New Reviews for Field Guide to the End of the World, Best of the Net Nomination from Eye to the Telescope, September Endings and Goal-Setting
Thanks to Darlene from Peeking Between the Pages for this new review of Field Guide to the End of the World:
And thanks to Eva Lucia’s Music and Literature blog for this review: https://evaluciamusicandliterature.wordpress.com/2016/09/27/field-guide-to-the-end-of-the-world/
And thanks to Eye to the Telescope for nominating my poem “Mermaid, on Land” for the Best of the Net award. This was a poem I wrote while struggling a few years ago with being in a wheelchair, which of course made me think of the Little Mermaid, whose every footstep felt like “walking on knives.” You can read the poem in the archive here:
So, really grateful for all this kind attention! Thank you!
It’s the end of September and the time of “Black Moon,” the second new moon this month, which, coincidentally, is supposed to bring about the end of the world or variously, the second coming. That’s this Friday, for astrological types. Oh, so many ends of the worlds we’ve been told about! In more optimistic news, I’ve been hunting for fall color – here in the Northwest, things are usually green, greener, greenest – but I think I found a few bits! Here’s a couple of shots of us goofing around with local leaves, the Japanese garden, and some apple branches! (I did not steal these apples, though I was tempted!)
Are you feeling more motivated, with the end of September? This is usually the season of submitting work, though I have so few poems to send out these days it’s hard! Last night during and after the debate, I wrote three poems and got a couple hundred words down for two book reviews (including for Dana Levin’s new apocalypse-themed Banana Palace)– so maybe I’m starting to finally get my brain back after the long post-pneumonia-tiredness? Anyway, what are your fall goals this year? I just mailed out some flyers to bookstores about the new book, which I’ve never done before – I’ll let you know if it makes any difference! (#prforpoets experiments, hurrah!)
I’m also hoping (!!) to get twenty reviews on the new book on Amazon – the minimum level at which Amazon starts “recommending” your book to others – and I’m not exactly sure how to go about it. I don’t think I’ve ever gotten more than 12 Amazon reviews on any previous book. So, readers, what do you suggest? Any magic tips or tricks? Anyone up for an Amazon review of Field Guide to the End of the World – leave a comment for an e-galley! And those who already have and love the book? Even a really short Amazon review is very much appreciated! Apples for you!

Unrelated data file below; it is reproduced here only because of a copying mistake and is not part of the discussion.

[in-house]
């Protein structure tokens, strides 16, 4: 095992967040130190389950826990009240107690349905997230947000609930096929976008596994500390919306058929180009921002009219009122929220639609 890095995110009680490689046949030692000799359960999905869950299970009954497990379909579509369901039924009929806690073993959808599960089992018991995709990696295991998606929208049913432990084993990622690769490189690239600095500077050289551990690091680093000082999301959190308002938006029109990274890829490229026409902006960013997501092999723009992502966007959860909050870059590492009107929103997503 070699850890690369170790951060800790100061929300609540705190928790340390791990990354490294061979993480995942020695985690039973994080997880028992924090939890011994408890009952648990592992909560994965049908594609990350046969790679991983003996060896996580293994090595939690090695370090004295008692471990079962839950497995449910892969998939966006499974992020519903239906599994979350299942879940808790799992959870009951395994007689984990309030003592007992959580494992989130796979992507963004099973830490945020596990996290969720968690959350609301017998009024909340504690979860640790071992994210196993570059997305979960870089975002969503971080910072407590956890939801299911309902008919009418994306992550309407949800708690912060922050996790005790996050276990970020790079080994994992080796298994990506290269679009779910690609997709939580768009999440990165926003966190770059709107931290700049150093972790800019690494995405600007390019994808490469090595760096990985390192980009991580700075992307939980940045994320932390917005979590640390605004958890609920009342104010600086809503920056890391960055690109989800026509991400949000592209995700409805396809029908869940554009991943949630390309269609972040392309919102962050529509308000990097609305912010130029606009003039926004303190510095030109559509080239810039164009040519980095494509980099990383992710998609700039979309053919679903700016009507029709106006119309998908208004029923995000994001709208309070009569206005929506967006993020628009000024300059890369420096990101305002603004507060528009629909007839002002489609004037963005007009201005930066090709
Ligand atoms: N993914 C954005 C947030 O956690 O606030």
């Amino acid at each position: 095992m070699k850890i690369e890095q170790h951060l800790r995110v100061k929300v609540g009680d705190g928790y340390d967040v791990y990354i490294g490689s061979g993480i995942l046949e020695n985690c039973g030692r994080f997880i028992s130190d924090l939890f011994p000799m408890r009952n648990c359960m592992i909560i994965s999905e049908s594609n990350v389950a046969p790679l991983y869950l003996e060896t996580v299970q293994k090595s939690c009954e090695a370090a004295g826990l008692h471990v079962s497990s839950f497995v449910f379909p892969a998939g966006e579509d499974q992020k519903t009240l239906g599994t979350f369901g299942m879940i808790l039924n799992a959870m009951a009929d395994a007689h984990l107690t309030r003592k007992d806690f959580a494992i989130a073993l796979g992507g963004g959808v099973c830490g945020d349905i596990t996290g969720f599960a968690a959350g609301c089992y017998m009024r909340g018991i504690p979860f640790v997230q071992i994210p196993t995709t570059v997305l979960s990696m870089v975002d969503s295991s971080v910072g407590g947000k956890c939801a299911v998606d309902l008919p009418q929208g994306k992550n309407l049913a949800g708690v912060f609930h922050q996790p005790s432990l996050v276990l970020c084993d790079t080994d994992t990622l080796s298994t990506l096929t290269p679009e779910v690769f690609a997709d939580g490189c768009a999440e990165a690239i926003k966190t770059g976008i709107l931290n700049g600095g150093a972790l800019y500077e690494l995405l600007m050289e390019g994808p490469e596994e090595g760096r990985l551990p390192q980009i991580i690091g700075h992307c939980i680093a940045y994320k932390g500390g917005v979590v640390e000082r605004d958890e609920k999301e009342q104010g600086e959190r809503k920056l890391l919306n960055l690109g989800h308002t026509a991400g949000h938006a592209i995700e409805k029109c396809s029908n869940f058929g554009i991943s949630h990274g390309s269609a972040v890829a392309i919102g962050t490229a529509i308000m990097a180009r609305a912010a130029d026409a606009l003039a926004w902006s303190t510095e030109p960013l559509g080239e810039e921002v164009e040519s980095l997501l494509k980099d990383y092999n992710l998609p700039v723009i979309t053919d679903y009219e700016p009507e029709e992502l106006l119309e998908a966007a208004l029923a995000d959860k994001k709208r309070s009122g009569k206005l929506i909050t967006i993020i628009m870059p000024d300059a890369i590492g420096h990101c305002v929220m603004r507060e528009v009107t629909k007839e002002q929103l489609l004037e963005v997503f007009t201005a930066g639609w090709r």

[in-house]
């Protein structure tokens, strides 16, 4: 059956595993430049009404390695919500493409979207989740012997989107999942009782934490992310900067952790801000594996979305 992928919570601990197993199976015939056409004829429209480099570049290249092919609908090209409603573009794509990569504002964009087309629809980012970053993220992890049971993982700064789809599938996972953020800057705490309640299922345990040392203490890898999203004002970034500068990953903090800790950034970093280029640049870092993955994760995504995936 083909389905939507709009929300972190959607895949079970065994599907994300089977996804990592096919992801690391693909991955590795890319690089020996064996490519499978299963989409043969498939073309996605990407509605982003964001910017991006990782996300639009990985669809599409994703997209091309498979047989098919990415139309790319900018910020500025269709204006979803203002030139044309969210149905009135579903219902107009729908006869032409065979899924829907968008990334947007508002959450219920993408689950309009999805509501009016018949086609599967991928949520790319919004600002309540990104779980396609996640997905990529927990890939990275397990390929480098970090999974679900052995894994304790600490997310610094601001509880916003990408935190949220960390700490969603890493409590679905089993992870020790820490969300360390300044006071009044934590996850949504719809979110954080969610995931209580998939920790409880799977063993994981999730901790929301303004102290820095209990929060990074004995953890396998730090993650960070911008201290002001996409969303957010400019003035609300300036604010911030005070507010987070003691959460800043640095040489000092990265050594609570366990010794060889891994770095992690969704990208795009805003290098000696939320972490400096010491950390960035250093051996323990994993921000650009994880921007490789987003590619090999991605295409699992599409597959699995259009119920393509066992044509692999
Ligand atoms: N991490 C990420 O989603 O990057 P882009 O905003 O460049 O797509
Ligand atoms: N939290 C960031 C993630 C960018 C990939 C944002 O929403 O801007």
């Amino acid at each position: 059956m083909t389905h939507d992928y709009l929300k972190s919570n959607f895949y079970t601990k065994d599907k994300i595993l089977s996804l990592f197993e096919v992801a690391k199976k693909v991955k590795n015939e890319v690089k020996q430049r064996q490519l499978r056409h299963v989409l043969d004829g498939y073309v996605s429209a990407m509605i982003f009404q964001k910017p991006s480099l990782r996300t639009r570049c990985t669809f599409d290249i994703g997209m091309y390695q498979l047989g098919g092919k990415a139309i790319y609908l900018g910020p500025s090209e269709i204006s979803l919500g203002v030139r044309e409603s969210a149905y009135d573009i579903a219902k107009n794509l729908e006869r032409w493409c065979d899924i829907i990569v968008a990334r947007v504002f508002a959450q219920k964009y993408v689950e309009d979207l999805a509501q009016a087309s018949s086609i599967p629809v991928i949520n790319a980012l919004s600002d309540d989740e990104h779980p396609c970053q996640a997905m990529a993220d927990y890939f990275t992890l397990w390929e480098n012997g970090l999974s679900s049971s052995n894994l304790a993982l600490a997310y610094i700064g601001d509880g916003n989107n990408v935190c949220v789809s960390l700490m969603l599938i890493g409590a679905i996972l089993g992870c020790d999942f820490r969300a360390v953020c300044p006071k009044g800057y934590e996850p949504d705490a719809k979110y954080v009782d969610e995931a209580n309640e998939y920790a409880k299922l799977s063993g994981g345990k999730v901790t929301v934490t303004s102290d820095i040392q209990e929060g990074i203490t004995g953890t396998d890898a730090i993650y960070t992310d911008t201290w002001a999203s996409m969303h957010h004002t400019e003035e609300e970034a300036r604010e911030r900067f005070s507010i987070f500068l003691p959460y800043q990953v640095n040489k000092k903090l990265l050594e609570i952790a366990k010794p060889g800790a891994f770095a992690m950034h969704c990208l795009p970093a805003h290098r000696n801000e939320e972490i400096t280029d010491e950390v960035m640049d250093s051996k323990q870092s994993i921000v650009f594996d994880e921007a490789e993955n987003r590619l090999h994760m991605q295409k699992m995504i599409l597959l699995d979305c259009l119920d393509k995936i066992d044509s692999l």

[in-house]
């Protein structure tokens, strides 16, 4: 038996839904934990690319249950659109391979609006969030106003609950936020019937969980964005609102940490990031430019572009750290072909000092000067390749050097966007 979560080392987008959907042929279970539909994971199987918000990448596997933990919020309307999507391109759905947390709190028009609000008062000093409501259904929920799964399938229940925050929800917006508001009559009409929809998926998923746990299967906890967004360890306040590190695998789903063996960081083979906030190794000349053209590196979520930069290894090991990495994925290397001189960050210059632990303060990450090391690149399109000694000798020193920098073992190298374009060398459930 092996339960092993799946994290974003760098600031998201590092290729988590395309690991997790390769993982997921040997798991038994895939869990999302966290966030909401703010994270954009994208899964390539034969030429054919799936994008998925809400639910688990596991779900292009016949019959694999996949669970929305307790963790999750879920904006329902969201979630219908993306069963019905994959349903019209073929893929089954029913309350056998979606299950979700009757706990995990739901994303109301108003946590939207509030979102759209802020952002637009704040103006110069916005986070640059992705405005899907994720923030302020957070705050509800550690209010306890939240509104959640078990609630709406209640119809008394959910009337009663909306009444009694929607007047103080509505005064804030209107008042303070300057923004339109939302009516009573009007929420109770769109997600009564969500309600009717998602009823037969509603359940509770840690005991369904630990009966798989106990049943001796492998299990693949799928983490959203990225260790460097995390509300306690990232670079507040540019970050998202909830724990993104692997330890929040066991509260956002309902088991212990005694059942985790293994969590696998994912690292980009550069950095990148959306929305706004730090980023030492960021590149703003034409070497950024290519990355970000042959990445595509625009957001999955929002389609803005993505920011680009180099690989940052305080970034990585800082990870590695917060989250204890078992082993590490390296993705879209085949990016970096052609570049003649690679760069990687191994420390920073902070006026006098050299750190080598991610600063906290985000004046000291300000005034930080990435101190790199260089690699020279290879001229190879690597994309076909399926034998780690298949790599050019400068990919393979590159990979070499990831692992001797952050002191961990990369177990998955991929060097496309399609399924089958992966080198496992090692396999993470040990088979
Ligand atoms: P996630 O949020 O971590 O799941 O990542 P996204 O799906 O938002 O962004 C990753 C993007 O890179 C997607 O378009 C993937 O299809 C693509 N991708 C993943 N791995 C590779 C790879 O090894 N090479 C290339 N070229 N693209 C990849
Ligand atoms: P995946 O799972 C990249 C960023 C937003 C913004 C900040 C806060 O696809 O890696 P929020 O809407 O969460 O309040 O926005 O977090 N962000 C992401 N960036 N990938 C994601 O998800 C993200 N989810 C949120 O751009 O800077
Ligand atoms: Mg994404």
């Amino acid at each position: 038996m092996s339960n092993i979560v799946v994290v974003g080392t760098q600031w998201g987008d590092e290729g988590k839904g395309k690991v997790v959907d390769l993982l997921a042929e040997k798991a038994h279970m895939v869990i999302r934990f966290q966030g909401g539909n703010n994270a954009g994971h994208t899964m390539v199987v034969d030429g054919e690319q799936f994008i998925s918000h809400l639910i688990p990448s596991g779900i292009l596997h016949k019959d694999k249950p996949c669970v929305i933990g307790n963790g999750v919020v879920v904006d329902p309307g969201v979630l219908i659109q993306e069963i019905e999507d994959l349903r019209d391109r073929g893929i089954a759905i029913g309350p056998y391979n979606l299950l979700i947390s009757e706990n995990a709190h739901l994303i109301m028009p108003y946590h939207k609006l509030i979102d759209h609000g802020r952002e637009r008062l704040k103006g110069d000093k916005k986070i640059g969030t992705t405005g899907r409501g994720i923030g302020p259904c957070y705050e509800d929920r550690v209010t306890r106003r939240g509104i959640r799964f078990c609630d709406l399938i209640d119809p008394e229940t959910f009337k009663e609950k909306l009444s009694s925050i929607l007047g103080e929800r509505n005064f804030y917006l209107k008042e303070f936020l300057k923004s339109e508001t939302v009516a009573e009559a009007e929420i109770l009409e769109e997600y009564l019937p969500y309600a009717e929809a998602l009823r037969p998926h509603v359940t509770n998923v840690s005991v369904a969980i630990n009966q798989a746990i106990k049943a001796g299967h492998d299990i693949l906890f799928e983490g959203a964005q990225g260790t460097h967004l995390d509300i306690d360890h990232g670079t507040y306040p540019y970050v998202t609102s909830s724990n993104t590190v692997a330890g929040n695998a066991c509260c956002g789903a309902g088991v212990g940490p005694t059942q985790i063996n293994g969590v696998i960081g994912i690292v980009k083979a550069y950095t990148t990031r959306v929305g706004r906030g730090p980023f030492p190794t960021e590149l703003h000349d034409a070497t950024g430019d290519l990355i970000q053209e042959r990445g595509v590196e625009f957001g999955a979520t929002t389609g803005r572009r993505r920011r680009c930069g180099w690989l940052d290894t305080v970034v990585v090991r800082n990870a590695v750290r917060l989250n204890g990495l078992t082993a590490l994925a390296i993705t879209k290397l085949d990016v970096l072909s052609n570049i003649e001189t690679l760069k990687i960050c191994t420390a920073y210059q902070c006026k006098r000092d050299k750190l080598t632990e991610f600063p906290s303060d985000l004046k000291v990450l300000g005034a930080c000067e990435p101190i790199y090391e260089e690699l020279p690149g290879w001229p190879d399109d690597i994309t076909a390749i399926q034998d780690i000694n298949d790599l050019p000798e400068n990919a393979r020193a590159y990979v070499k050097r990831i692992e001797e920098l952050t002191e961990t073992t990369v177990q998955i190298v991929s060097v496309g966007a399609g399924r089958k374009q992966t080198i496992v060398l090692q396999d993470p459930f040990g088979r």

Two New Reviews for Field Guide, Elgin Award news for The Robot Scientist’s Daughter, and September Falling into Melancholy
Welcome to Fall! Said goodbye to my parents this morning as they flew back to Ohio and as I am nearly all the way recovered now from the pneumonia – just a little tiredness and cough remains – I’m ready to face the new fall weather, start reading and writing more, work a little harder on the book’s promotion. (Several friends mentioned to me this week – did you have a book come out?)
So, in that vein, two new reviews of Field Guide to the End of the World:
*This beautiful review by Kathleen Kirk at Escape into Life: http://www.escapeintolife.com/blog/field-guide-to-the-end-of-the-world/
*Kristin Berkey-Abbott’s thoughtful write-up on her blog here: http://kristinberkey-abbott.blogspot.com/2016/09/a-field-guide-to-end-times-and-our-times.html
I also got the news that The Robot Scientist’s Daughter won second place for the Elgin Award, the SFPA’s award for full-length poetry collections of a speculative nature. (More info about all the Elgin Award winners here.) Thank you to the SFPA members that voted for it! Sadly, it was not a finalist for the Washington State Book Awards, which curiously chose three out of five poetry finalists from states other than Washington State for this past year’s candidates. Susan Rich wrote a very interesting essay about this here: http://www.seattlereviewofbooks.com/notes/2016/09/19/why-does-carl-phillips-need-the-washington-state-book-award/
As I’m getting better from the acute (pneumonia and pleurisy) I’m able to think again about the cancer problem – getting second opinions, contemplating tests and treatment options. Thinking about mortality – how much time is left? What am I doing with my time? It’s funny how struggling to breathe for a week or two can tear your focus from near distance (this year or next year) to the immediate – how am I going to get through this night, how am I going to be able to breathe/talk/laugh/walk today. Also, note to self: do not get pneumonia the month of your book launch, and definitely not within two weeks of it.
Was talking to my friend Kelli how the beginning of fall always signals that it’s time to focus, to write and send out work, to spend time curled up with books instead of chasing that elusive and short-lived summer sunshine. I’ve been eating lots of apples as the grocery stores run out of in-season peaches, blueberries (apple and sheep cheese omelets? baked apples with honey? apples in chicken salad with grapes?) and listening to Lord Huron’s “Ends of the Earth”. This year the urgency to write and send out is more pronounced; if not now, then when, I ask myself?